Raise awareness of environmental health issues in order to better protect our children and future generations.

29 March 2017

Kidz Banking Mobile App Encourages Children to be Unnecessarily Exposed to Radiofrequency-EMF Radiation

[Our comment:  When we wrote to one of Switzerland's major sickness insurance companies which was promoting cell phone subscriptions for families, including children, on their Web site, drawing the company's attention, as here, to the fact that it encourages children to be more exposed to RF-EMF radiation, they called us "alarmist".  The ignorance of most businesses regarding this issue is beyond belief!]

The strangest ASA complaint we have ever seen
Staff Writermybroadband.co.za, 29 March 2017

MyBroadband regularly reports on Advertising Standards Authority of South Africa (ASA) complaints, which often contain valuable rulings that guide the way the tech industry promotes its products.

The latest complaint, however, which takes aim at Standard Bank’s “Kidz Banking” mobile app, is unlike anything we have seen before.

The Kidz Banking app is an educational app that teaches children how to save and manage their pocket money.

Standard Bank has promoted the Kidz Banking app on its website, on the KFM website, and through radio advertisements on KFM.

While most people would welcome the initiative by Standard Bank, one consumer saw it as encouraging children to be unnecessarily exposed to RF-EMF radiation.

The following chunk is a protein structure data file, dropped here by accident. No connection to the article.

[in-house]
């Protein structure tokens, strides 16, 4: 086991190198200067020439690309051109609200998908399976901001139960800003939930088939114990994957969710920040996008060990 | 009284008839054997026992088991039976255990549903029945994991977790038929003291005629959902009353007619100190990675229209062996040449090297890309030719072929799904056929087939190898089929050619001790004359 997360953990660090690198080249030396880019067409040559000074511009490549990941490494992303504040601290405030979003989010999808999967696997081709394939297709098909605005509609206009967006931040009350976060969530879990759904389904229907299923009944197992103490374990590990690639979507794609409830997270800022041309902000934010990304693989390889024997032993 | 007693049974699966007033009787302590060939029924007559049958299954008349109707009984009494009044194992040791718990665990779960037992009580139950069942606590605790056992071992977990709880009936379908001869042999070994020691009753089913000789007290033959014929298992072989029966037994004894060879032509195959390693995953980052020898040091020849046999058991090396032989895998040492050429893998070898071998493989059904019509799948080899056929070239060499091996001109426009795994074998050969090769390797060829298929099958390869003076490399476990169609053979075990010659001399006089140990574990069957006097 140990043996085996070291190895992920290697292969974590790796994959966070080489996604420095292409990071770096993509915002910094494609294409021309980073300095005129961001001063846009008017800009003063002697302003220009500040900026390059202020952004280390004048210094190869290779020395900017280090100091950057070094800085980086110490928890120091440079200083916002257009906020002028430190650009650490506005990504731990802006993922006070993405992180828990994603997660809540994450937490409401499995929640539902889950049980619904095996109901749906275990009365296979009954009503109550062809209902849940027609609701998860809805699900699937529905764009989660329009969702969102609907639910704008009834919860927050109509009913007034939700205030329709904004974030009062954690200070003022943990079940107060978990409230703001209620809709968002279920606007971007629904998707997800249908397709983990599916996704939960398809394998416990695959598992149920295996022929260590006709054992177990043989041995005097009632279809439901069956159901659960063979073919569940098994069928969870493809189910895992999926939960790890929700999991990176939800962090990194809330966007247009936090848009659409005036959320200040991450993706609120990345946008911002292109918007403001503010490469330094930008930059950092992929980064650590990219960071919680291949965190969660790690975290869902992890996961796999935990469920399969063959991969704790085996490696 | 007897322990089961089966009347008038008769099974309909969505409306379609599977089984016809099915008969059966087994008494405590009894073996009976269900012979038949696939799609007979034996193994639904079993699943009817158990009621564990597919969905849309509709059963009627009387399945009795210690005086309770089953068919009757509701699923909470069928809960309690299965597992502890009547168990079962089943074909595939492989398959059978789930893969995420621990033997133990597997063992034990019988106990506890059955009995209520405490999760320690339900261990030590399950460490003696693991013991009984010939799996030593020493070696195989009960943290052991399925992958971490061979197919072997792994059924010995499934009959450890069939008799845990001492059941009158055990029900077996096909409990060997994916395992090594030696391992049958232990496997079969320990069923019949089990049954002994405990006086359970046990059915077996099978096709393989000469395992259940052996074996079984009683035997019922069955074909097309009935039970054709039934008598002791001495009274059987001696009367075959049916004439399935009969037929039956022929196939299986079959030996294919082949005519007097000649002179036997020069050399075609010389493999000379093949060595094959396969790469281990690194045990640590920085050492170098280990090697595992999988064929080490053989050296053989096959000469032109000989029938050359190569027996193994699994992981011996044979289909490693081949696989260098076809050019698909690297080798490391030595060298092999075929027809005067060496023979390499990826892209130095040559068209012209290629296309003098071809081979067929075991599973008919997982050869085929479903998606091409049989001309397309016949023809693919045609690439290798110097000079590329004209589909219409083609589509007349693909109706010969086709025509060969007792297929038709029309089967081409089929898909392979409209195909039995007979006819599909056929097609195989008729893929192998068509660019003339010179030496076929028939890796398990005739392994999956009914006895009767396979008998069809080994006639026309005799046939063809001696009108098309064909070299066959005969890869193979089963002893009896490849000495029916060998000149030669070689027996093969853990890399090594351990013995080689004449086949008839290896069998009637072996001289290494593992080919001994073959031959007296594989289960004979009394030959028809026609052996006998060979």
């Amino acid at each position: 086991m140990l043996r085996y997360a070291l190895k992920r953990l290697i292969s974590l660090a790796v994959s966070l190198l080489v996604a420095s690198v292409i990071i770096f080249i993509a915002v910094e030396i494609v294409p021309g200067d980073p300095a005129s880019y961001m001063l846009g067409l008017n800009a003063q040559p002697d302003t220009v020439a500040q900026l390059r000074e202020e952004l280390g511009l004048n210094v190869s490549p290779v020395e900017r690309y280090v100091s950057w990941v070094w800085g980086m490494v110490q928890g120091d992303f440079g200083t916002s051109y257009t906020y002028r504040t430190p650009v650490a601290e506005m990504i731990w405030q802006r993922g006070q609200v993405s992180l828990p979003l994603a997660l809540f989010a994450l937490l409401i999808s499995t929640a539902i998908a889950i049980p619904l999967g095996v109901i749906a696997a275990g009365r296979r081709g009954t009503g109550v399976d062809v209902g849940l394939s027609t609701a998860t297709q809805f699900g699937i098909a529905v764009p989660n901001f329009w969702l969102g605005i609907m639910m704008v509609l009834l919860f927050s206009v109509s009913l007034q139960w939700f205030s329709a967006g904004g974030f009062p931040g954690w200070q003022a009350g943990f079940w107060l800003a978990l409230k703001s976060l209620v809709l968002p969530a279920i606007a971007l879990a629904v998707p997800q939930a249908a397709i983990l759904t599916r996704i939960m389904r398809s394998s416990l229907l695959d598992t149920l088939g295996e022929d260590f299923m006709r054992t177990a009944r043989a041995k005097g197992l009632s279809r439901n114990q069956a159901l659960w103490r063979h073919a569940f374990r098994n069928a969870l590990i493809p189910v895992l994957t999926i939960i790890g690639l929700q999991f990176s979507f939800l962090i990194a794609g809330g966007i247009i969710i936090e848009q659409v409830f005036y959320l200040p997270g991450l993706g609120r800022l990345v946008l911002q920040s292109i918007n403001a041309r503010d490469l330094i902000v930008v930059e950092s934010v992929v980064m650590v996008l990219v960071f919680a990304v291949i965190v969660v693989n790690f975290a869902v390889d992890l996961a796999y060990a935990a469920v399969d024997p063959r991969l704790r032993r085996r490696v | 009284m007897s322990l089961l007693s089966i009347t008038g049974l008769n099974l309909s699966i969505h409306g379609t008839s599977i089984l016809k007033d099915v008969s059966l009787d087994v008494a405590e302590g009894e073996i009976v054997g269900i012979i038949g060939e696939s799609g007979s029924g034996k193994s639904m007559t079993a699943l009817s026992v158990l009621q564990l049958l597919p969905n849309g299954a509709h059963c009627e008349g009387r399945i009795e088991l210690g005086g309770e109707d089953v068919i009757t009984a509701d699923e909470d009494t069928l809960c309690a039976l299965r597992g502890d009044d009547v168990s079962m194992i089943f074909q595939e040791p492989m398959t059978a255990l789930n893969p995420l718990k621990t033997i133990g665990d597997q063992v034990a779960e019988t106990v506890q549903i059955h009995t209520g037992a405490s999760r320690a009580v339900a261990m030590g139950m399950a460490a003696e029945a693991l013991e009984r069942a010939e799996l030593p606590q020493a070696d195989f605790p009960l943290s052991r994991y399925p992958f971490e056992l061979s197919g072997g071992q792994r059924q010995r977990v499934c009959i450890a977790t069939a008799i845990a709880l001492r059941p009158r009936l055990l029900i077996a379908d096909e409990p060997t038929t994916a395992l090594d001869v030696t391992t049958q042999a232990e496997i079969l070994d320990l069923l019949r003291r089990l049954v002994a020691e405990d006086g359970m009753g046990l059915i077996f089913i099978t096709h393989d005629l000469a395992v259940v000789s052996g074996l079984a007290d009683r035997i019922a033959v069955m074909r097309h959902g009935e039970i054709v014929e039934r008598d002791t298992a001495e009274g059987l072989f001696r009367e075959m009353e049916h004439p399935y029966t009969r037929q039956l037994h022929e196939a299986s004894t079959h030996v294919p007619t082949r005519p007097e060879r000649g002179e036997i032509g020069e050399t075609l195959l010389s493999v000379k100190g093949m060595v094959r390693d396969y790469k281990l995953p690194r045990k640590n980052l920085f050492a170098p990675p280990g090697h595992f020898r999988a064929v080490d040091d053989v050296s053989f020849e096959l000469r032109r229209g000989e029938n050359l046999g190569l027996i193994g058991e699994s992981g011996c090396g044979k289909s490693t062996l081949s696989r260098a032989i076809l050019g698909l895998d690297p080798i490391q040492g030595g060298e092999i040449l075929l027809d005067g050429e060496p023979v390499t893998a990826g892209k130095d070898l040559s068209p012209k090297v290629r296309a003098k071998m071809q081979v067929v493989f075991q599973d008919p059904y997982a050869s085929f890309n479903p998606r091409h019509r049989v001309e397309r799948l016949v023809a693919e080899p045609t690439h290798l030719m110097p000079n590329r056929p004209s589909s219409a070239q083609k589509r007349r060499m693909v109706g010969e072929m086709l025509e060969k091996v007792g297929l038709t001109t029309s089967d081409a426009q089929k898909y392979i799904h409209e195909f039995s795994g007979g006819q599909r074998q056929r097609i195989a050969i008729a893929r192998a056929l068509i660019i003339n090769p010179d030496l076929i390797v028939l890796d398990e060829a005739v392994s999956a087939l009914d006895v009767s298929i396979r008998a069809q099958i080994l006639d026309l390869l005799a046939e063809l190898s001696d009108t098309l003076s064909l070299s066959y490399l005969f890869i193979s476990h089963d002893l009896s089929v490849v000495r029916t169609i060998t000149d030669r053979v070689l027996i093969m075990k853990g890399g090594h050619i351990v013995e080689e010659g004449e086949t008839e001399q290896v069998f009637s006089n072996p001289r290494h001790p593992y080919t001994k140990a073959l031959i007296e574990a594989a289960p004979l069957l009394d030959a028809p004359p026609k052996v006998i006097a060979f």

Think of the children

The complainant said children under the age of 16 should not be targeted to use wireless devices, which emit RF-EMF radiation, for non-essential purposes.

He cited cited several studies, and said he was a postgraduate researcher who has received funding to study the effects EMF radiation on people.

He requested Standard Bank to remove all its Kidz Banking app promotions, and direct these funds “to further academic research and public awareness campaigns regarding the responsible use of EMF radiation”.

Standard Bank was perplexed by the complaint, and questioned the ASA for entertaining the meritless claim.

Standard Bank also dismissed the concerns raised by the complainant that the use of wireless devices is harmful.

The bank provided research done by the South African Electronic Communications Association, the World Health Organisation, and the United Kingdom Department of Health in support of its arguments.

The ASA said that any issue the complainant has regarding the safety of using wireless devices does not fall under its jurisdiction.

The complaint was dismissed.


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